In December 1816, faced with a lawsuit challenging the title to his Kentucky farm, Thomas Lincoln moved with his family to southwestern Indiana. There, as a squatter on public land, he hastily put up a “half-faced camp”—a crude structure of logs and boughs with one side open to the weather

OWNED. Your lies about the top 15% are just that. Lincoln grew up poor. Maybe when his father lived in Kentucky they were decently wealthy. That doesn't change the fact that he grew up poor. However, I understand that you don't like me because I think differently from you politically, so I understand that your ego needs to argue.

As to your second quote, it does not make any sense. I never said that Lincoln wanted social equality for whites and blacks. He wanted to end slavery if he could (he wasn't willing to make it law, because he smartly realized that to do so would destroy the union,) and, if possible, grant blacks political rights equal to those of whites (right to vote, right to sue, etc.) Here are just a FEW of Lincoln's quotations regarding SLAVERY not social equality:

"There is no reason in the world why the negro is not entitled to all the natural rights enumerated in the Declaration of Independence – the right to life, liberty, and the pursuit of happiness. I hold that he is as much entitled to these as the white man."
Debate, Ottawa, IL, August 21, 1858

"This good earth is plenty broad enough for the white man and the negro both, and there is no need of either pushing the other off."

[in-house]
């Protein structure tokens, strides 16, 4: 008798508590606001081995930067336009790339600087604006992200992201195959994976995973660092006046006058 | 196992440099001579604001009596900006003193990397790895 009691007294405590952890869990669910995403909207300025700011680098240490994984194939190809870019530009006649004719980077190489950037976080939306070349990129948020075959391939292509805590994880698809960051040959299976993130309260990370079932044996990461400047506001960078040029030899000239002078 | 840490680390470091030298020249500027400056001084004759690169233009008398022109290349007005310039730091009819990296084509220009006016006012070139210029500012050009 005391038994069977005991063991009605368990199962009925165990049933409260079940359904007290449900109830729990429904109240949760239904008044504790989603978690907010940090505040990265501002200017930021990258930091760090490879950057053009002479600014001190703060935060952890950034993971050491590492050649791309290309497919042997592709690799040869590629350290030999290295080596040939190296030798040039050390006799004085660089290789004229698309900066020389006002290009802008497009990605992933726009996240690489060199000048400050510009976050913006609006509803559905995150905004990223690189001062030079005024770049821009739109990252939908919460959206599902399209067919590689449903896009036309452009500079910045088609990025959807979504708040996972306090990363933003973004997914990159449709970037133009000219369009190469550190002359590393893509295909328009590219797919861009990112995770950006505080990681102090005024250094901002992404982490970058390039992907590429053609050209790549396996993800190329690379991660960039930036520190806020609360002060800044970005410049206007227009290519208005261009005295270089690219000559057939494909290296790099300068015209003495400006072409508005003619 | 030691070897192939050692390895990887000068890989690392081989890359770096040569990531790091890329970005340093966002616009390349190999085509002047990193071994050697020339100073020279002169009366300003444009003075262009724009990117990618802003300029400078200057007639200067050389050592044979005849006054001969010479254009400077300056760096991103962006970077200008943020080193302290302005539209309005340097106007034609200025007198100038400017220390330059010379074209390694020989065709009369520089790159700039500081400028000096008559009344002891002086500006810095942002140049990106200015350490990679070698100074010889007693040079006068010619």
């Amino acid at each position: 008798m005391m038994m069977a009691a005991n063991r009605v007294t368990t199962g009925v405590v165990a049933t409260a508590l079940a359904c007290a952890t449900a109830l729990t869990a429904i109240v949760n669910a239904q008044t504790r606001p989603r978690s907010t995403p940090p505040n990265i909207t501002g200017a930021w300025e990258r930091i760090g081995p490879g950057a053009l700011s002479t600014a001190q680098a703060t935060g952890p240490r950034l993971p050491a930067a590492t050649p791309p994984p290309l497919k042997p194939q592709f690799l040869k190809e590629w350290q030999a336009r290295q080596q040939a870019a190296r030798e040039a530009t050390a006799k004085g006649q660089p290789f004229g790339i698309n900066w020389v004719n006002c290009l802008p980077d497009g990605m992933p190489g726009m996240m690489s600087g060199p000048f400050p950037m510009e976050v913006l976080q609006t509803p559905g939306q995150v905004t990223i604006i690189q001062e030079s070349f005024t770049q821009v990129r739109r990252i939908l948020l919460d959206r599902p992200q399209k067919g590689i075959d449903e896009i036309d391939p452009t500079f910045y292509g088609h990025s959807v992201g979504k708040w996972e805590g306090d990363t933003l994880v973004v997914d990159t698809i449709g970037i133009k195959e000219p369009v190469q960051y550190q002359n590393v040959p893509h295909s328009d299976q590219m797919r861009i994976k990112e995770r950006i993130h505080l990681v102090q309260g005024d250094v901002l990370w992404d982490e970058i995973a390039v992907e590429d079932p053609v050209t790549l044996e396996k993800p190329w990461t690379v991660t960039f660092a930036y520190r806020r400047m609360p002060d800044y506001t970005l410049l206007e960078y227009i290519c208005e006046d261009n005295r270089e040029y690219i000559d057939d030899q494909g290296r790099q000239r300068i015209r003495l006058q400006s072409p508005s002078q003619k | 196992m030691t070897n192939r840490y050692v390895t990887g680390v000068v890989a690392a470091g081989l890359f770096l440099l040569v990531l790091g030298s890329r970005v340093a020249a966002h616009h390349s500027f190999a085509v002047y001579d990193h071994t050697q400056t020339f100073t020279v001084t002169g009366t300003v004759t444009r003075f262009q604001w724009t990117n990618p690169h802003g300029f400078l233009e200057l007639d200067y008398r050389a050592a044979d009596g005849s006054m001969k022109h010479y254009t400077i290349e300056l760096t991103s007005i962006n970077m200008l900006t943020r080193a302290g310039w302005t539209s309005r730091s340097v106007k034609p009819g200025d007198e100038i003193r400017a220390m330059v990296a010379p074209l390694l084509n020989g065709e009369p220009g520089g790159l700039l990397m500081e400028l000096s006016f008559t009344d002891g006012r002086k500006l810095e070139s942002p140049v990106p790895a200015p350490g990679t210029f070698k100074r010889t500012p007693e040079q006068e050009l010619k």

Speech, New Haven, CT, March 6, 1860

"We cannot be free if this is, by our own national choice, to be a land of slavery."
Speech, Bloomington, IL, May 29, 1856

"Slavery and oppression must cease, or American liberty must perish."
Speech, Cincinnati, OH, May 6, 1842

"The blacks must be free. Slavery is the bone we are fighting over. It must be got out of the way, to give us permanent peace."
Letter to James R. Gilmore, May 1863

"The one victory we can ever call complete will be that one which proclaims that there is not a slave on the face of God's green earth."
Letter to George Pickett, February 22, 1842

"I am a northern man, or rather a western free-states man, with a constituency I believe to be, and with personal feelings I know to be, against the extension of slavery."
Speech in Congress, July 27, 1848

"Although volume upon volume is written to prove slavery a very good thing, we never hear of a man who wishes to take good of it by being slave himself."
Fragment of letter, July 1, 1854

"Whenever I hear anyone arguing over slavery, I feel a strong impulse to see it tried on him personally."
Speech to 14th Indiana regiment, March 17, 1865

"If the negro is a man, why then my ancient faith teaches me that ‘all men are created equal' and that there can be no moral right in connection with one man's making a slave of another."
Speech, Peoria, IL, October 16, 1854

"I confess myself as belonging to that class in this country who contemplate slavery as a moral, social, and political evil."
Debate, Galesburg, IL, October 7, 1858

"Your race are suffering, in my judgement, the greatest wrong inflicted on any people."